The 68,000 screaming Seattle Seahawks fans weren't enough. Inside the NFL's loudest stadium, after a mistake cost the Green Bay Packers a first-half timeout, Aaron Rodgers lent his voice.
The MVP quarterback, furious that center Corey Linsley didn't snap the football on command, let the rookie have it. Fists clenched, Rodgers got in Linsley's face like a hard-working drill sergeant, right there on the field for a national audience to see.
In the locker room, Linsley was asked about that "Welcome to the NFL" moment. In the middle of his first career start, was it fair for the 10th-year veteran to pounce on the first-time starter? Linsley didn't flinch.
"Obviously, he got on me like a good leader should," Linsley said. "Without a doubt. That's a leader right there."
It was Linsley's only noticeable blemish on the night, a silver lining in an otherwise brutal 36-16 defeat to the defending Super Bowl champions. The way he handled it showed a veteran's poise.
Linsley admitted he had nerves Thursday. He put his phone away early in the day, shutting everyone out as he focused on the game ahead.
"I've got about 70 text messages to answer," Linsley said after the game. "A lot of nerves, but I thought that at game time, nerves were the last thing on my mind."
The challenge couldn't have been more daunting. In the Packers' no-huddle offense, Linsley was charged with organizing communication along the offensive line. His voice had to be heard above the noise inside CenturyLink Field. His direction had to be accurate and precise against the NFL's best defense.
Any slipup, any momentary lapse, and everyone would know.
Green Bay's offense struggled, just as many offenses will struggle this season against Seattle. The Packers allowed three sacks and had fewer than 4 yards per rushing attempt. An interception deep in their territory led to a field goal. A protection breakdown led to a safety.
But the bad night wasn't Linsley's fault. The rookie received a plus-2.2 grade from Pro Football Focus, second on the offensive line behind only left guard Josh Sitton (plus-4.1).
"I think Corey did fine," right guard T.J. Lang said. "I think he was making all the right calls. He was right on point with all his snaps. I think the communication was good. Obviously, during the game you can't really tell how the guy next to you is doing, but it seemed like he was doing a good job.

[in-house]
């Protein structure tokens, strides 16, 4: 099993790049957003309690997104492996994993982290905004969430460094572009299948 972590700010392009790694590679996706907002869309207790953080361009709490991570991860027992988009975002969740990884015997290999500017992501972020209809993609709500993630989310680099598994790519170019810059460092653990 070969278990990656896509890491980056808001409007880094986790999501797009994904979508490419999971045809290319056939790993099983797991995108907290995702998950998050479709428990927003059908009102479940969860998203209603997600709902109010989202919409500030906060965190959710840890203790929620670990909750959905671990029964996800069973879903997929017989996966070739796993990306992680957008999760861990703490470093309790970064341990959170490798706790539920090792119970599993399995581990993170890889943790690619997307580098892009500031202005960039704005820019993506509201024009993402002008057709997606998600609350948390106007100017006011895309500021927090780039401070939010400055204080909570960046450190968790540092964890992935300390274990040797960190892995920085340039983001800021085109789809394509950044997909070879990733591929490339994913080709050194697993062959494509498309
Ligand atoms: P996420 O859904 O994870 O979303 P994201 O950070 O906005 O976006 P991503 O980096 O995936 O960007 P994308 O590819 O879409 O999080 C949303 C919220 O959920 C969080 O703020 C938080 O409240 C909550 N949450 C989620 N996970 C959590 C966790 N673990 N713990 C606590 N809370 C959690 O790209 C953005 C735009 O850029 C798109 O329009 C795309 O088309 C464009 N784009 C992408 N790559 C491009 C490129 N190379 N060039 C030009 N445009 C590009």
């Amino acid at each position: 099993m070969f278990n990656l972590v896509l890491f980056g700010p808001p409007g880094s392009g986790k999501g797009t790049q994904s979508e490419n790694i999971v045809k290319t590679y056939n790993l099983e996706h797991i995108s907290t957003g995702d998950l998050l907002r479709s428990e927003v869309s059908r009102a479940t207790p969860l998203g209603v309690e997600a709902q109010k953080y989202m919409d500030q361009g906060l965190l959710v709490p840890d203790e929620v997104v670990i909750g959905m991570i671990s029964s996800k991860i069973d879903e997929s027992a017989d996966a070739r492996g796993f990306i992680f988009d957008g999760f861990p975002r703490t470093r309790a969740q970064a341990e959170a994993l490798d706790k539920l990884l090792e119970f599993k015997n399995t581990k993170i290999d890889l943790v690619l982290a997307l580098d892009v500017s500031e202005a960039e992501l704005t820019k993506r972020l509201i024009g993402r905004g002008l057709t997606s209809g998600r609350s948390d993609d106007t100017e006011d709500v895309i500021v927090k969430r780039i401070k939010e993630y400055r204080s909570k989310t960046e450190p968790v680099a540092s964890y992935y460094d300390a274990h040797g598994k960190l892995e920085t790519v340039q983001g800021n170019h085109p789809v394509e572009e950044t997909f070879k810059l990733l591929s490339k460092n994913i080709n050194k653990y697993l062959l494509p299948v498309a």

"He's a guy that we're confident in. He's got all the tools to be successful."
That confidence is something Linsley said he's been working to earn since the moment he stepped in to replace injured starter JC Tretter. After the Packers' final preseason tuneup last week against the Kansas City Chiefs — Linsley's unofficial first start — the rookie said nothing's more important than gaining his veteran teammates' trust.
A fifth-round pick from Ohio State, Linsley is aware of his place. He's a rookie, meant to be seen and not heard. He's expected to do his job and let the veterans do the rest.
Linsley was excited just to get an opportunity to line up with the starting offense Thursday night.
"It was a heck of a time," Linsley said. "I thought that it was an honor to snap the ball to Aaron, and it was an honor to play next to Josh and T.J. Obviously, Bryan (Bulaga) and Dave (Bakhtiari) as well. I just can't thank them enough for all the help that they've given me so far, and I think I did decent for my first start."
Linsley didn't know it, but Lang said the rookie started earning his respect as soon as he arrived in Green Bay this spring.
Through organized team activities and minicamps, into the early part of last month's training camp, the veterans charted his progress. They paid attention to his approach, made sure his work ethic was up to par.
Lang can sense something potentially special in Linsley.
"I think he's got all of our trust," Lang said. "I think you can tell that from the last couple weeks, practicing together. All the meetings and the walk-throughs that we have, you understand that he's a sharp guy. Physically, he's got all the tools. So when it comes to game day, you've just got to go out there and play. You don't want to put too much pressure on him. You've just got to build his confidence up.
"That's a good team. It was a tough defense we played against tonight, but he was right on point. So I think this will be a good confidence-builder for him."
In the locker room, Linsley's relief was palpable.
Earlier this week, Seahawks defensive end Bruce Irvin had promised to pray for Linsley. It was going to be a long night for the rookie, Irvin said. In fact, Linsley did not fall flat on his face. While backup tackle Derrek Sherrod was a leaky valve on the offensive line, Linsley was no weak link.
By the end, Linsley even got the approval of his quarterback.
"Corey did a great job," Rodgers said. "He did a really good job of protection. I thought the protection was really good inside, and snaps were solid. He's learning. This is his first start, he's a rookie, but I thought he held his own well. I think he can do a good job for us."
— firstname.lastname@example.org and follow him on Twitter @ByRyanWood.